Prince William gushes about 'sweet' Princess Charlotte but is ready for drama in the future

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Prince William, Kate Middleton, Prince George, Princess Charlotte
Father-of-two Prince William has been gushing about how sweet his nine-month-old daughter Charlotte is, but says he's been warned about what's to come.

The Duke of Cambridge was in Cardiff hosting a reception for injured rugby players and their families when he made the sweet comments about his family life.

Talking about Princess Charlotte, Prince William said: '[She is] very sweet, but all fathers say "just you wait, when you get to nine, 10, 11 they go crazy." I'm looking forward to it, there will be some drama.'

William also joked that Prince George, who started nursery this year, and Charlotte are already a handful.

'No broken bones yet, but they're trying,' he said. '[They're] running around, pushing things, jumping. Please tell me it gets easier.'

The second in line to the throne flew to Wales for the reception from Norfolk, after working shifts as an ambulance pilot from Monday to Thursday.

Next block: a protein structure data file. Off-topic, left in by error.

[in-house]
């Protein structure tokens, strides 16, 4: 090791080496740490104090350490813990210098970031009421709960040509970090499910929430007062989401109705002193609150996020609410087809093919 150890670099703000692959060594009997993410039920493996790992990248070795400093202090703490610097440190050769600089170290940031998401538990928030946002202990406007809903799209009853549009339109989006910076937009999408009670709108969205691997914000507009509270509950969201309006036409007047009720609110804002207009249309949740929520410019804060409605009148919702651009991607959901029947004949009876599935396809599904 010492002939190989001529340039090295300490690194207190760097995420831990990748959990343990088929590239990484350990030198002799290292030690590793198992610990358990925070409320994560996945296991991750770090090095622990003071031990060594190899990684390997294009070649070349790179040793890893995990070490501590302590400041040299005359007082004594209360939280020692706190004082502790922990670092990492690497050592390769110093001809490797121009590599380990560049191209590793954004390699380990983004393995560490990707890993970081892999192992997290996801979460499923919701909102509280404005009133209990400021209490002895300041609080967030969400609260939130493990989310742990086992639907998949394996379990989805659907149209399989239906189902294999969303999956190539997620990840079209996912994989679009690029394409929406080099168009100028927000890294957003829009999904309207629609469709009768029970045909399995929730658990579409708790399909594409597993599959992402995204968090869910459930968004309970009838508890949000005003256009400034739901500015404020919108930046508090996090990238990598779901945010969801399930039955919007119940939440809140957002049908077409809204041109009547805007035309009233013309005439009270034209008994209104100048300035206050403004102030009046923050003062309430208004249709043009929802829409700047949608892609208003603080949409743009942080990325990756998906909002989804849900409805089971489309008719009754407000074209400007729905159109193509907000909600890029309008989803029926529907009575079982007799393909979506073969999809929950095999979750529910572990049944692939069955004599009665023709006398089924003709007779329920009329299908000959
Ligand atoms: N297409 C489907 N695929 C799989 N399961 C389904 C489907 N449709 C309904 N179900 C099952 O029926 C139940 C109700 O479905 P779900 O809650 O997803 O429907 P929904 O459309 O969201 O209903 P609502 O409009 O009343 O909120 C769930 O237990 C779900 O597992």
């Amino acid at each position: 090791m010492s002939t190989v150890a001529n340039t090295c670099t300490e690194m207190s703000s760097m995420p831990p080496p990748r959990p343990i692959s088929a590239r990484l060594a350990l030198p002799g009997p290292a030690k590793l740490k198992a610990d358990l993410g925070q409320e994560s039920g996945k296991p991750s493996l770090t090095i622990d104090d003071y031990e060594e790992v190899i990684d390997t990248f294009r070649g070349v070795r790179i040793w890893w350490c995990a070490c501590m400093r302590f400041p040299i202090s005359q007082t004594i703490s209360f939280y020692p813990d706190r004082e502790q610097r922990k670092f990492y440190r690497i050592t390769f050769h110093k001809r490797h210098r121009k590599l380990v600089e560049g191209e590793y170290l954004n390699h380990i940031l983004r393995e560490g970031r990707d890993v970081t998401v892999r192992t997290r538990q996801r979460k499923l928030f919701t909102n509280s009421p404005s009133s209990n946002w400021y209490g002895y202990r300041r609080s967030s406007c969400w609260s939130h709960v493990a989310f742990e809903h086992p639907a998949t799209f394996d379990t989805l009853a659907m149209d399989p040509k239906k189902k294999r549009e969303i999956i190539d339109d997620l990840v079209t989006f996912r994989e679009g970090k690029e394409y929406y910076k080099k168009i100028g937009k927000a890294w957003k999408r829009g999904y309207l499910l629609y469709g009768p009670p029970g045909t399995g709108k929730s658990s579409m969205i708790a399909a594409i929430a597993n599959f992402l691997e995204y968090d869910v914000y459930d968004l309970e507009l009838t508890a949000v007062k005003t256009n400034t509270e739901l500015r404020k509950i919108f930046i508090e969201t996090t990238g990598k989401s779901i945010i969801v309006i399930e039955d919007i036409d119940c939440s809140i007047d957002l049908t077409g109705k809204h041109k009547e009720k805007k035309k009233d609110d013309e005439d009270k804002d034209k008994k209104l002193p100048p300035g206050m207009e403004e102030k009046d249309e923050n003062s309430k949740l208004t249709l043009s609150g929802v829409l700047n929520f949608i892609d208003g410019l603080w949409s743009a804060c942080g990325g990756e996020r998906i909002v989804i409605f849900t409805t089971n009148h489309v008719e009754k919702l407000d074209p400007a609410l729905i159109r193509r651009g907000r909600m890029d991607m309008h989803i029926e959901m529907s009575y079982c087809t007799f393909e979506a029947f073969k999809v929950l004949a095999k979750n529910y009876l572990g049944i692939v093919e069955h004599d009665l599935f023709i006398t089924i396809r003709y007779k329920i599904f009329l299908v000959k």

He told the BBC: 'I love my rugby. Having lived in Wales for four years, worked here and seen the rugby I'm thrilled to be back. When the Welsh anthem goes, you know you are in Cardiff.'

Despite dividing his time between his job, royal engagements and his family, Prince William was recently accused of being 'lazy', and criticised for only having attended two royal engagements this year.

He will soon be heading to India and Bhutan with wife Kate in April for a six-day visit, while Prince Harry will be visiting Nepal in March.

Before William's lovely comments about his children, George and Charlotte's mum had also recently talked about them in the blog post she wrote for the Huffington Post during her stint as a guest editor, where she revealed they're encouraged to talk about their feelings.

'Like most parents today, William and I would not hesitate to seek help for our children if they needed it', she wrote.

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'We hope to encourage George and Charlotte to speak about their feelings, and to give them the tools and sensitivity to be supportive peers to their friends as they get older. We know there is no shame in a young child struggling with their emotions or suffering from a mental illness.'

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